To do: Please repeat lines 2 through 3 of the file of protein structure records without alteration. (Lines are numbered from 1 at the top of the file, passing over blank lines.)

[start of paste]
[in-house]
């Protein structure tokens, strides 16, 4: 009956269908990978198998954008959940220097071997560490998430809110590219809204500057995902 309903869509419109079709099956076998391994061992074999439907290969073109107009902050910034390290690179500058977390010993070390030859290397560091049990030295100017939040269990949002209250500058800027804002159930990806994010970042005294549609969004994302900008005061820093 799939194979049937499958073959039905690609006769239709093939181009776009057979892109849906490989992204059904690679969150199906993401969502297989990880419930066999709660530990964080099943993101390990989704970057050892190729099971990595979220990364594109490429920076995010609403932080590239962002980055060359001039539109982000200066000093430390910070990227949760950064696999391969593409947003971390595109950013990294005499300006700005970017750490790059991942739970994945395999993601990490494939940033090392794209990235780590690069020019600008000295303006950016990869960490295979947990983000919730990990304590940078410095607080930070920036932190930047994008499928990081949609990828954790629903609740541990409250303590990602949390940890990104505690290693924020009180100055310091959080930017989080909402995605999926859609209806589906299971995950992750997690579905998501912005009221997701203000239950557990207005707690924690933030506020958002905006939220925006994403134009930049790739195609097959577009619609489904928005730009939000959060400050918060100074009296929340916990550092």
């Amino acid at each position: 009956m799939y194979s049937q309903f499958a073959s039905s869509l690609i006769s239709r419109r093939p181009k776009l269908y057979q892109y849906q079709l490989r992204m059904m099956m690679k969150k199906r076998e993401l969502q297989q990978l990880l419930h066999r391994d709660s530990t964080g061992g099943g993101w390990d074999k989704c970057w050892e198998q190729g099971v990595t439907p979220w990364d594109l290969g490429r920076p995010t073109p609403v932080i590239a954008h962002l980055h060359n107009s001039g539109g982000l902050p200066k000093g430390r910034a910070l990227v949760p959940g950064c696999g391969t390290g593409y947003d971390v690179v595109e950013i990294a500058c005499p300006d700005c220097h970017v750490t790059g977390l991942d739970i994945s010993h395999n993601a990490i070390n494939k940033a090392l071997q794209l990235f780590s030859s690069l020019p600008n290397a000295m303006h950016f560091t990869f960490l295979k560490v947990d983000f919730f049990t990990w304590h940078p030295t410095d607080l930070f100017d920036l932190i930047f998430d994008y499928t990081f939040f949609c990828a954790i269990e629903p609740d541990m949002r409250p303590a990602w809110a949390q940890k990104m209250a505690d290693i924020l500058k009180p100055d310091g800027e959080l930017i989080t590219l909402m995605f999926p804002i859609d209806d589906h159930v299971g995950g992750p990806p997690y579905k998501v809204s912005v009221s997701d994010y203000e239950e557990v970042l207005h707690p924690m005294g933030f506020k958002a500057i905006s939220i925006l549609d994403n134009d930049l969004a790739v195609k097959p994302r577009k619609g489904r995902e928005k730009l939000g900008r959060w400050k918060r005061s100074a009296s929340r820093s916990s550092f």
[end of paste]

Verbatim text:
């Protein structure tokens, strides 16, 4: 009956269908990978198998954008959940220097071997560490998430809110590219809204500057995902 309903869509419109079709099956076998391994061992074999439907290969073109107009902050910034390290690179500058977390010993070390030859290397560091049990030295100017939040269990949002209250500058800027804002159930990806994010970042005294549609969004994302900008005061820093 799939194979049937499958073959039905690609006769239709093939181009776009057979892109849906490989992204059904690679969150199906993401969502297989990880419930066999709660530990964080099943993101390990989704970057050892190729099971990595979220990364594109490429920076995010609403932080590239962002980055060359001039539109982000200066000093430390910070990227949760950064696999391969593409947003971390595109950013990294005499300006700005970017750490790059991942739970994945395999993601990490494939940033090392794209990235780590690069020019600008000295303006950016990869960490295979947990983000919730990990304590940078410095607080930070920036932190930047994008499928990081949609990828954790629903609740541990409250303590990602949390940890990104505690290693924020009180100055310091959080930017989080909402995605999926859609209806589906299971995950992750997690579905998501912005009221997701203000239950557990207005707690924690933030506020958002905006939220925006994403134009930049790739195609097959577009619609489904928005730009939000959060400050918060100074009296929340916990550092």
């Amino acid at each position: 009956m799939y194979s049937q309903f499958a073959s039905s869509l690609i006769s239709r419109r093939p181009k776009l269908y057979q892109y849906q079709l490989r992204m059904m099956m690679k969150k199906r076998e993401l969502q297989q990978l990880l419930h066999r391994d709660s530990t964080g061992g099943g993101w390990d074999k989704c970057w050892e198998q190729g099971v990595t439907p979220w990364d594109l290969g490429r920076p995010t073109p609403v932080i590239a954008h962002l980055h060359n107009s001039g539109g982000l902050p200066k000093g430390r910034a910070l990227v949760p959940g950064c696999g391969t390290g593409y947003d971390v690179v595109e950013i990294a500058c005499p300006d700005c220097h970017v750490t790059g977390l991942d739970i994945s010993h395999n993601a990490i070390n494939k940033a090392l071997q794209l990235f780590s030859s690069l020019p600008n290397a000295m303006h950016f560091t990869f960490l295979k560490v947990d983000f919730f049990t990990w304590h940078p030295t410095d607080l930070f100017d920036l932190i930047f998430d994008y499928t990081f939040f949609c990828a954790i269990e629903p609740d541990m949002r409250p303590a990602w809110a949390q940890k990104m209250a505690d290693i924020l500058k009180p100055d310091g800027e959080l930017i989080t590219l909402m995605f999926p804002i859609d209806d589906h159930v299971g995950g992750p990806p997690y579905k998501v809204s912005v009221s997701d994010y203000e239950e557990v970042l207005h707690p924690m005294g933030f506020k958002a500057i905006s939220i925006l549609d994403n134009d930049l969004a790739v195609k097959p994302r577009k619609g489904r995902e928005k730009l939000g900008r959060w400050k918060r005061s100074a009296s929340r820093s916990s550092f």